War of the Rebellion: Serial 026 Page 0047 Chapter XXX. ATTACK ON PLYMOUTH, N. C.

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[Indorsement.]

Write to Captain Flusser, asking for a statement of the way the troops behaved, &c.*

J. G. F.

HEADQUARTERS,

Plymouth, N. C., December 30, 1862.

SIR: I have to report that on the morning of december 10, a little before 5 o'clock, our pickets were driven in by a force consisting (as near as we can learn from apparently reliable sources) of at least 600 men, composed of infantry, cavalry, and artillery. After making all possible resistance our forces, of not more than 150 men in line, mostly infantry, retreated to the custom-house. This movement was made in accordance with the plan of defense which has always contemplated the firing by the gunboats upon the town if attacked by a large force. The artillery was planted so as to fire upon the gunboat. Only one boat (Southfield, Captain Behm) was here (although there are generally two and frequently more), and she arrived the day before). The captain was not acquainted with the avenues of approach to the town. The third shot from the artillery passed through the boiler of the boat, letting the steam out and crippling her. She slowly drifted down the stream, firing as she went.

The enemy proceeded to set fire to the town, and after an hour thus spent, during which our men annoyed them as they could, they hurriedly withdrew.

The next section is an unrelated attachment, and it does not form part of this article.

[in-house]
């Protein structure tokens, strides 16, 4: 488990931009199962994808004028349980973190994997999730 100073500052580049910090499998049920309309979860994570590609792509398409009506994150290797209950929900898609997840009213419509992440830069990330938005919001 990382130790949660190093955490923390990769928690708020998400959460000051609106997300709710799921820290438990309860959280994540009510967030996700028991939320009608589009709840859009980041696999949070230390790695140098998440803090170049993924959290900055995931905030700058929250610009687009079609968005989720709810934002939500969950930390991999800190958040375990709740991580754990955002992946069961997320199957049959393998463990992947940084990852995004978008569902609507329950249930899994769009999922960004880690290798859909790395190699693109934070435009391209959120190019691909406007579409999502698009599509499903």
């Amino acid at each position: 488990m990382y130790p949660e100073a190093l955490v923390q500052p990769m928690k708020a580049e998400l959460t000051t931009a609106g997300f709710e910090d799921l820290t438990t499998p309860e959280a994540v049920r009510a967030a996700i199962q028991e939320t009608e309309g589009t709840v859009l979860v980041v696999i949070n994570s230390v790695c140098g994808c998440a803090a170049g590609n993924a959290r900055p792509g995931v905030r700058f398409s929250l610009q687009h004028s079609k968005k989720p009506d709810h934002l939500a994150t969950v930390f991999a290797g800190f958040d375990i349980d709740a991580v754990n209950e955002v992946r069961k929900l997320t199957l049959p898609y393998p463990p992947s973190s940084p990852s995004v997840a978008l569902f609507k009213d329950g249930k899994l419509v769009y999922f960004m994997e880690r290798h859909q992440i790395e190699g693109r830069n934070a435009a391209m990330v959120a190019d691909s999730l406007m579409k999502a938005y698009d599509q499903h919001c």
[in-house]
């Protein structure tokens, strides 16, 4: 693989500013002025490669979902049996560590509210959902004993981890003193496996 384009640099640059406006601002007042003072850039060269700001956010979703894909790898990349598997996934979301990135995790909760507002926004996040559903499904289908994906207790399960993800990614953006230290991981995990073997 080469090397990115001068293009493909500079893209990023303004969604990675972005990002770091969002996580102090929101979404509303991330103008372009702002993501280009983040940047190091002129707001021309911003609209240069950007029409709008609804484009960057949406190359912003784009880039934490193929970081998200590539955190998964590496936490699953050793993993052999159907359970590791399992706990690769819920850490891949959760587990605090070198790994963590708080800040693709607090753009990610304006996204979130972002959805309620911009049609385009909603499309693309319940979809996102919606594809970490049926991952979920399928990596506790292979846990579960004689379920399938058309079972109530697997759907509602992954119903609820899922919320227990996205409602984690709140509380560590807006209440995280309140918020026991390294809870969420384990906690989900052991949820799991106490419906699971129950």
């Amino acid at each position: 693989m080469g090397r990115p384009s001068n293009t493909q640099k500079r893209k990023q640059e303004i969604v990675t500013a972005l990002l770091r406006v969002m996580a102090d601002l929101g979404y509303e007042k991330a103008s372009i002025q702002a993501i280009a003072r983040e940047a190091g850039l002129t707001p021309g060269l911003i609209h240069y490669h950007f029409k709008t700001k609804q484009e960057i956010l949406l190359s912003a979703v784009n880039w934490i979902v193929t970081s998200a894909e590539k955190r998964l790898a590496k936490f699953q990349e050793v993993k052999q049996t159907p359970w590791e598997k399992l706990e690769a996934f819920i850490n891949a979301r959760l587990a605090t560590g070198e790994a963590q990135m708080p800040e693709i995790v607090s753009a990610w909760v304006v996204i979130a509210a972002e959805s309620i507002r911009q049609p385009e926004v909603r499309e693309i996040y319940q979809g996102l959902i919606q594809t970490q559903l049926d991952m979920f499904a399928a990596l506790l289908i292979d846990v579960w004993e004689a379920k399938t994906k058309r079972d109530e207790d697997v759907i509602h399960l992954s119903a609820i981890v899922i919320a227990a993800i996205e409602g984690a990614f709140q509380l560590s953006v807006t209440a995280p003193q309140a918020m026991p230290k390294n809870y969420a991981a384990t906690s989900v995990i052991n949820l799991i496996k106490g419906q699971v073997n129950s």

Three of Company I were wounded (one of whom has since died) and 15 are missing, one of whom is supposed to be dead and the others prisoners.

I herewith transmit Lieutenant Fogerty's report of his loss. I also send estimates of the loss sustained by each company.+

Several of the enemy were seen to fall, and loud calls were made for their ambulances. Several deserters have since arrived, who report that seven companies of the Seventeenth North Carolina Regiment composed the infantry.

I am, very respectfully, your obedient servant,

B. EWER, JR.,

Captain, Commanding Post.

Colonel RICHMOND.

[Inclosure.]

PLYMOUTH, December 30, 1862.

DEAR SIR: In obedience to your order I send you the correct list of the men wounded and taken prisoners in my company at the attack on Plymouth the night of the 10th. We had 1 man wounded, 3 taken prisoners, and more killed. This is a correct statement of the attack.

Your obedient servant,

THOMAS J. FOGERTY,

First Lieutenant, Commanding First North Carolina Cavalry.

Captain EWER.

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* See "Addenda," p. 48.

+ Not found.

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